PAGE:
My granny always told me to be grateful for small things.
George Duke, the uncomplacent keyboardist, arranger, producer and singer who stayed energized by crossing and mixing the genres of funk, jazz, fusion and R&B, died on Monday, Aug. 5 in Los Angeles. He was 67.
Duke was being treated for chronic lymphocytic leukemia, said his manager, Darryl Porter, who confirmed the death.
Just last month, Duke and his longtime collaborator Stanley Clarke performed as the Clarke/Duke Project (formed in 1981) before a sold-out audience at Manhattan’s Blue Note jazz club.
The Grammy Award winner played funk and jazz solos and duos on piano and keyboards. On piano, he played the heartfelt ballad “Missing You,” dedicated to his wife, Corine, who died from cancer last year. His latest album, “DreamWeaver,” was released last month.
The duo recorded three albums for Sony Music, one of which included the hit “Sweet Baby” an up-tempo ballad that hit the Billboard singles chart at No. 19 in 1981; they later returned to the charts with “Shine On.”
Although they didn’t make the charts with the cover of Richard Berry’s 1955 now legendary song “Louie Louie,” (on their debut album for Sony Music), the duo did manage to give it yet another twist that differentiated it from the many versions performed by various other musicians.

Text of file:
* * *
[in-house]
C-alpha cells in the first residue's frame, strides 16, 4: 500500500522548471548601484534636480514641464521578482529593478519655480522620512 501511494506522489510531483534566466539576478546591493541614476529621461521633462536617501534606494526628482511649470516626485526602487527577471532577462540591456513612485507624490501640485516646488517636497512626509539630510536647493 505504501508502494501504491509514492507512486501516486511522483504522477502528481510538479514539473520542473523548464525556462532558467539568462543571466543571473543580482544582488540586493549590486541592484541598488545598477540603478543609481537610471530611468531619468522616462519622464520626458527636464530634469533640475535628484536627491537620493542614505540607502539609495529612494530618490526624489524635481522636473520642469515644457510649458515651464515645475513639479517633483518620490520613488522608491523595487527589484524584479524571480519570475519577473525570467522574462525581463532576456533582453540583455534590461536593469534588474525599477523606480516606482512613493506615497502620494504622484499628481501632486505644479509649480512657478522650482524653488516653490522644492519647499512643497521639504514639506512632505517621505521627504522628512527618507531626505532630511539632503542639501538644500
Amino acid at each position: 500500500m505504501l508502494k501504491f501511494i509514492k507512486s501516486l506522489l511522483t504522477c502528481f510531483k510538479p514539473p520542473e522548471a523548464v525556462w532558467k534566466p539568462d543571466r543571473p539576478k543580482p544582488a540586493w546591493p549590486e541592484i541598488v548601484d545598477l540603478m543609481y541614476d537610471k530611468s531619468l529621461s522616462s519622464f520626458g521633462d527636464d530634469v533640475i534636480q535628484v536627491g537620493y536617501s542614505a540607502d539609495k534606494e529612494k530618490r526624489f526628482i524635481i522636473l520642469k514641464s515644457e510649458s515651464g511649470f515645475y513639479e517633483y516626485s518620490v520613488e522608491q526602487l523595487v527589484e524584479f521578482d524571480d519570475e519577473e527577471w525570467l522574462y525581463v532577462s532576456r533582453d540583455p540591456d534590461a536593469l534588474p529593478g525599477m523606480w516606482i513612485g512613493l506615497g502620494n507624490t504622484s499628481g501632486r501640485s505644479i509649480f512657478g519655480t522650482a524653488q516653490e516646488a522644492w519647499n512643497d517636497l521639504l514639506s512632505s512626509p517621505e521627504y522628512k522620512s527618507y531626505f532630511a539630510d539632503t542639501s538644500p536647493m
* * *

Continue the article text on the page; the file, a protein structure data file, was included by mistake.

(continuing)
“George Duke’s life is to be celebrated because his life is about achievement, discipline, structure, love, focus and extreme ability,” Clarke said in a statement emailed to the Associated Press. “He lived the life of 30 musicians. He attacked life as much as life attacked him. He was a true soldier of music. He could very possibly be the nicest man I’ve ever met.”
Duke was a respected jazzman who played both the keyboard and synthesizer. He started playing piano at the early age of 4 after being inspired by a performance of Duke Ellington. After high school, he earned a bachelor’s degree in trombone and composition with a minor in contrabass from the San Francisco Conservatory in 1967.
He later earned his master’s degree in composition from San Francisco State University. He also taught a course on jazz and American culture at Merritt College in Oakland, Calif.
As a multi-instrumentalist, Duke refused to be categorized. Inspired by Ellington, Duke seemed to follow his premise that there is only good music and bad music. Duke’s music was always good, and when the critics tried to pigeonhole him, Duke jumped the genre fence into another spectrum.
“I was in a rock band, I played with a bunch of Brazilians, I played R&B with Parliament-Funkadelic and all of that,” said Duke in a recent interview. “I mean, I’ve done jazz with Miles Davis and Cannonball Adderley. It’s a goulash. It’s a gumbo.”
His song “I Love You More” was sampled by Daft Punk for the 2001 hit “Digital Love.”
One of the earlier jazz fusion albums recorded was from violinist Jean-Luc Ponty and the George Duke Trio in 1969. Duke also played with the Don Ellis Orchestra. He later joined Frank Zappa and the Mothers of Invention band through the 1970s, appearing on many of his albums and in the film “200 Motels.” It was Zappa who encouraged Duke to play the synthesizer.